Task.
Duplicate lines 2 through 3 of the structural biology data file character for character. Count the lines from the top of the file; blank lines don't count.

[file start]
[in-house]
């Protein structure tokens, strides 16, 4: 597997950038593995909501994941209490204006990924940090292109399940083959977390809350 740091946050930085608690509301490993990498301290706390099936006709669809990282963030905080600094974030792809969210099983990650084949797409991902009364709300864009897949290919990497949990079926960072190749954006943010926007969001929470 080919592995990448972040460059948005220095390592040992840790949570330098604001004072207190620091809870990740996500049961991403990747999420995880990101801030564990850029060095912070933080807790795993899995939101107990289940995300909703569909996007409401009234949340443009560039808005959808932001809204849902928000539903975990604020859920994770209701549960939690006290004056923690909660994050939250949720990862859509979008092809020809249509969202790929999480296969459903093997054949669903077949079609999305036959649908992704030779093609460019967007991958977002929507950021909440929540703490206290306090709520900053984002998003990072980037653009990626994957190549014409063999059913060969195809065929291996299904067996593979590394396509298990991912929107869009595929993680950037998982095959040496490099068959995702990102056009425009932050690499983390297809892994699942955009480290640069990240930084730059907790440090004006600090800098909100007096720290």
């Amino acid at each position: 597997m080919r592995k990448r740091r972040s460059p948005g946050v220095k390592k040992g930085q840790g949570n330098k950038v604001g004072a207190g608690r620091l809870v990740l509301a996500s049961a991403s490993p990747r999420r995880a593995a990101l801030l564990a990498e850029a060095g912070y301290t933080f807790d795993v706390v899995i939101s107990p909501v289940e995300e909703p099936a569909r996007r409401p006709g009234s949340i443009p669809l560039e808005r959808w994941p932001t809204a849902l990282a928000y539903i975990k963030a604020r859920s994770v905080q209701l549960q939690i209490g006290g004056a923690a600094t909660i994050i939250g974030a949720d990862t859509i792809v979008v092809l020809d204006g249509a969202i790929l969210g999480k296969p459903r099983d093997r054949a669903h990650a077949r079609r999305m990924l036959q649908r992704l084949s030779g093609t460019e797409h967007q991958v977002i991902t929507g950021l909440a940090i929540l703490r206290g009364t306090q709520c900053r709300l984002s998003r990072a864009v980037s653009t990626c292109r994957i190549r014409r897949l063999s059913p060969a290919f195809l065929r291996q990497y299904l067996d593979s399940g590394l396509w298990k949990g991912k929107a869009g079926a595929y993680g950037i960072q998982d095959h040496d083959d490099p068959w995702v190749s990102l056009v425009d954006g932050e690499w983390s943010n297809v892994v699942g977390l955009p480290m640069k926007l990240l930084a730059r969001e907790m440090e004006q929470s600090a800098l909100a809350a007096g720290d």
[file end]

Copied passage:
């Protein structure tokens, strides 16, 4: 597997950038593995909501994941209490204006990924940090292109399940083959977390809350 740091946050930085608690509301490993990498301290706390099936006709669809990282963030905080600094974030792809969210099983990650084949797409991902009364709300864009897949290919990497949990079926960072190749954006943010926007969001929470 080919592995990448972040460059948005220095390592040992840790949570330098604001004072207190620091809870990740996500049961991403990747999420995880990101801030564990850029060095912070933080807790795993899995939101107990289940995300909703569909996007409401009234949340443009560039808005959808932001809204849902928000539903975990604020859920994770209701549960939690006290004056923690909660994050939250949720990862859509979008092809020809249509969202790929999480296969459903093997054949669903077949079609999305036959649908992704030779093609460019967007991958977002929507950021909440929540703490206290306090709520900053984002998003990072980037653009990626994957190549014409063999059913060969195809065929291996299904067996593979590394396509298990991912929107869009595929993680950037998982095959040496490099068959995702990102056009425009932050690499983390297809892994699942955009480290640069990240930084730059907790440090004006600090800098909100007096720290």
């Amino acid at each position: 597997m080919r592995k990448r740091r972040s460059p948005g946050v220095k390592k040992g930085q840790g949570n330098k950038v604001g004072a207190g608690r620091l809870v990740l509301a996500s049961a991403s490993p990747r999420r995880a593995a990101l801030l564990a990498e850029a060095g912070y301290t933080f807790d795993v706390v899995i939101s107990p909501v289940e995300e909703p099936a569909r996007r409401p006709g009234s949340i443009p669809l560039e808005r959808w994941p932001t809204a849902l990282a928000y539903i975990k963030a604020r859920s994770v905080q209701l549960q939690i209490g006290g004056a923690a600094t909660i994050i939250g974030a949720d990862t859509i792809v979008v092809l020809d204006g249509a969202i790929l969210g999480k296969p459903r099983d093997r054949a669903h990650a077949r079609r999305m990924l036959q649908r992704l084949s030779g093609t460019e797409h967007q991958v977002i991902t929507g950021l909440a940090i929540l703490r206290g009364t306090q709520c900053r709300l984002s998003r990072a864009v980037s653009t990626c292109r994957i190549r014409r897949l063999s059913p060969a290919f195809l065929r291996q990497y299904l067996d593979s399940g590394l396509w298990k949990g991912k929107a869009g079926a595929y993680g950037i960072q998982d095959h040496d083959d490099p068959w995702v190749s990102l056009v425009d954006g932050e690499w983390s943010n297809v892994v699942g977390l955009p480290m640069k926007l990240l930084a730059r969001e907790m440090e004006q929470s600090a800098l909100a809350a007096g720290d």